butcherswife Thu 30-Aug-18 17:18:06

Jill yes I agree, when my OH occasionally takes her to the farm we bought her from she really comes into her own. The guy we bought her off often saya he wishes he kept her. I just need to channel her behaviour at home. Not that she's 'naughty' because she's really isn't, just a very typical of her breed and background.

Dottie I would love to try something like that with her but where I live most of it is done in groups and I couldn't take her with other dogs. I am hiring a secure field for an hour on Saturday and they have a few agility bits there and I think she will love it!

Yecart if I knew what I knew now 😉 haha I joke but would love a hound! I'm not very savvy on them so would need to do my research!

Avocado you sound like you would be a great trainer for my dog! I need some of your knowledge. I play Magic Chilled on the radio and it seems to do the trick! I think I need a behaviourist to be honest, for me that's the worst thing as it's unpredictable. She won't wear a coat but a leadslip is a good idea. I will also join the Facebook group for reactive dogs, I hope I can be smug that she's not too bad!

OP’s posts: |
DisgustedofSouthend Thu 30-Aug-18 17:34:09

she doesnt sound too bad at all. sometimes i think if we let them get on with it things would be better. She shows whose boss, she is a big big dog, in a small body

butcherswife Thu 30-Aug-18 17:40:22

Disgusted she's not, your right. Imagine if we all just let our terriers get on with it though grin in fact i don't even want to imagine! I do know i make her worse sometimes. It's just because she's my first one and i have nothing to compare it to. I've never known a breed like it. It's when you compare her to my old lab, or sister's cockapoo or friends aussie shepherd and she just seems absoloutley feral!

OP’s posts: |
DisgustedofSouthend Thu 30-Aug-18 18:08:14

once you have a jack Russel you are a convert, I believe

Allycumpooster Thu 30-Aug-18 20:41:01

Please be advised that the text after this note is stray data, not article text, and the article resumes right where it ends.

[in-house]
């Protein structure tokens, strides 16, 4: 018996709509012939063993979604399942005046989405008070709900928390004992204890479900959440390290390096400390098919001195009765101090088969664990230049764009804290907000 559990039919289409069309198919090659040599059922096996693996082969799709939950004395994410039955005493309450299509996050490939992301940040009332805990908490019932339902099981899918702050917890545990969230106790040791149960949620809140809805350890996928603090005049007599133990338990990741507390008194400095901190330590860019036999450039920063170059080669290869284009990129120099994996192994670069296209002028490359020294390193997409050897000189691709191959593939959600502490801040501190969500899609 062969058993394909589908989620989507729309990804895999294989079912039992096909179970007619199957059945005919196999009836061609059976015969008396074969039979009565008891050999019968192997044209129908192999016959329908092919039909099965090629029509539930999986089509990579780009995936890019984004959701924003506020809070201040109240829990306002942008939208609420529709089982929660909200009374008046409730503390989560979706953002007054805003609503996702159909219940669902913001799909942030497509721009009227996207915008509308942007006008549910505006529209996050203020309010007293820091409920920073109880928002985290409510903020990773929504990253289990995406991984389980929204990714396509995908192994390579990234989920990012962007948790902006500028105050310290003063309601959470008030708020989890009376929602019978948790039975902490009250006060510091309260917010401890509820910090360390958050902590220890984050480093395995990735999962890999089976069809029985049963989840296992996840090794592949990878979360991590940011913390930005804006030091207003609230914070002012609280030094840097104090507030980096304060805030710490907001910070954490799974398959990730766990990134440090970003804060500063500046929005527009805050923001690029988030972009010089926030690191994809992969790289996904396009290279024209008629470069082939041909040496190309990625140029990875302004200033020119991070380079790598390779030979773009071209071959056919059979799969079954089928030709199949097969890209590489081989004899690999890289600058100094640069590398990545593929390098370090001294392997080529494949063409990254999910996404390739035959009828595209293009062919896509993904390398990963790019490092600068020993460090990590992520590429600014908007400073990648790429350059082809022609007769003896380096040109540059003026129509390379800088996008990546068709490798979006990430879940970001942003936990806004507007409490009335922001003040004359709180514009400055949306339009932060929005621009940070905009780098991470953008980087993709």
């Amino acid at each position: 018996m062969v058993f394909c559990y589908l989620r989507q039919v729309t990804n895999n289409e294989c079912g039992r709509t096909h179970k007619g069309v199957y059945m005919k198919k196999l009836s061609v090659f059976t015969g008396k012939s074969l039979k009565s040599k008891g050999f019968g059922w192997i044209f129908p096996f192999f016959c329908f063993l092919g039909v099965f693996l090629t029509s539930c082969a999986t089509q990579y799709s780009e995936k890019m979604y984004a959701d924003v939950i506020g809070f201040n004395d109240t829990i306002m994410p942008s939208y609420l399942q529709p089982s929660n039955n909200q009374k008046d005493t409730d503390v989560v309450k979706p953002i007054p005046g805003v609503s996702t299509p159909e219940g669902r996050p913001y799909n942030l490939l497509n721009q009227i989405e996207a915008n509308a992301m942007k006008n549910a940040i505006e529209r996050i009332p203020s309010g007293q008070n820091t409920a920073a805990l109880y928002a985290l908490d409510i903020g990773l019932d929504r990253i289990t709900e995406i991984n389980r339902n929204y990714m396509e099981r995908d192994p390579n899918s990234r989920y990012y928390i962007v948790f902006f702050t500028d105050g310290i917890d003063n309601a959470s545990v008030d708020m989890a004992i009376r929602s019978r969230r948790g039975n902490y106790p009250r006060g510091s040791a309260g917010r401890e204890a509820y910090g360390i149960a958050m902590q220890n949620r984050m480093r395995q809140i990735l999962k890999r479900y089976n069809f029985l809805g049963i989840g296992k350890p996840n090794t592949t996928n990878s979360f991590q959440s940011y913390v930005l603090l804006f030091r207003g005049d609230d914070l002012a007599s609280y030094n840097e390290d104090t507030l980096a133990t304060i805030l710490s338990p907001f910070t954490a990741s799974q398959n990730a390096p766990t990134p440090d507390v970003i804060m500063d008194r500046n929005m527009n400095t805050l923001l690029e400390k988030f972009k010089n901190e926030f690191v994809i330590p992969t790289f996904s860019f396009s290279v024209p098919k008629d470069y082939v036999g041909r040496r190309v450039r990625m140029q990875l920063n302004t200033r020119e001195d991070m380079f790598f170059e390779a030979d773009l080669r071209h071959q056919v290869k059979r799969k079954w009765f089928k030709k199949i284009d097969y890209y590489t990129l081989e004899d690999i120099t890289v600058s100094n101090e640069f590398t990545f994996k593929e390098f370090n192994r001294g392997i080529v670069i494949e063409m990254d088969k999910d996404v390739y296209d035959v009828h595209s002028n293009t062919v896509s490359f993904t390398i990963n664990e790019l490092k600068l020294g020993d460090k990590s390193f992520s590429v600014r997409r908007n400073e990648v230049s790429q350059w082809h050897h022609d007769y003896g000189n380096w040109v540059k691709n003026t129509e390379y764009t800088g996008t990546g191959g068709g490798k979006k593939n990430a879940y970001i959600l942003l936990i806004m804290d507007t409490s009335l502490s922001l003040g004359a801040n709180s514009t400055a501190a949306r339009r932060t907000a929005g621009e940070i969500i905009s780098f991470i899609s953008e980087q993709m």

I have three terriers. I think I am what is known as a terrier person grin.
To be fair my three have very different personalities- one is the perfect laid back, happy little princess. One is very anxious and a tad reactive and the last is a bossy super intelligent little madam.
The common theme with my dogs is that the only training that works is positive reinforcement. Anything else would immediately send them over the edge.
I do agility with the bossy little madam, it is what keeps her manageable. I agree that it is normally in groups but unlike a lot of training classes agility tends to be full of dogs with some challenging behaviours and as a result everyone is very tolerant of other dogs this, ehem, ishoos. My dog has a penchant for suddenly heading off wildly looking for a scrap. She’s not reactive she just loves a good fighthmm. On the plus side she has quite a talent for agility and, if I can keep her focused, may even win a few classes in the future.

almondsareforevermore Thu 30-Aug-18 20:43:38

The last thing our terrier needs is stimulation! He’s hyped up the whole time and very noisy. He doesn’t need to see people passing to erupt, every distant sound starts him off. Rewarding his few quiet times is not working at all and we expect complaints daily.

AvocadosBeforeMortgages Thu 30-Aug-18 21:50:22

Just for clarity I'm absolutely not a dog trainer! I've trained one dog, read a lot and tried to educate myself... But I am nothing more than an enthusiastic amateur. I avoid giving out what could be construed as advice on training or behaviour apart from the very basic stuff where it's hard to go too far wrong, like don't use punishments, avoid what's stressing your dog, and do use positive reinforcement. While I've seen a behaviourist about my own dog's reactivity, I avoid parroting the advice because another dog's circumstances may be very different to my own, or it could be misunderstood.

If you want to see a behaviourist, do get one that's CCAB (list on ASAB website) or APBC accredited. There are no regulations on who can call themselves a behaviourist (or trainer), so quite literally anyone can. Some of them are clueless, and some of them will fuck your dog up irreparably, which is why appropriate accreditation is vital. The APBC behaviourist we saw is fantastic - you have to implement the advice meticulously, but it works and the things she can pick up on are incredible.

JasmineBuckles Fri 31-Aug-18 22:16:38

My Border Terrier was horrific for 5 years. Dog aggressive, not just a bit bitey, but would walk past on lead dogs while on the lead herself and go for them. Especially fond of attempting to kill fluffy small dogs, collies and jack Russell’s.
100% recall in the dog trainers field. Zero recall if anything was more interesting than me. Not at all food motivated. Did not give the tiniest shit about toys/me/anything that wasn’t something she might kill.
I spent about 3 grand on training. Also spent many, many hours of my life either attempting to train, or looking for the dog.
Terriers are natural born fuckers. The only thing that has enabled me and my amazing, gorgeous dog to have any time off lead, let alone climb Snowdon and Ben Nevis without ever putting her on the lead, as well as live with 4 other dogs is...

an e-collar. She had it on twice when she was five. She’s now 12.

I’m getting a Gundog next.

Join the discussion

To comment on this thread you need to create a Mumsnet account.

Join Mumsnet

Already have a Mumsnet account? Log in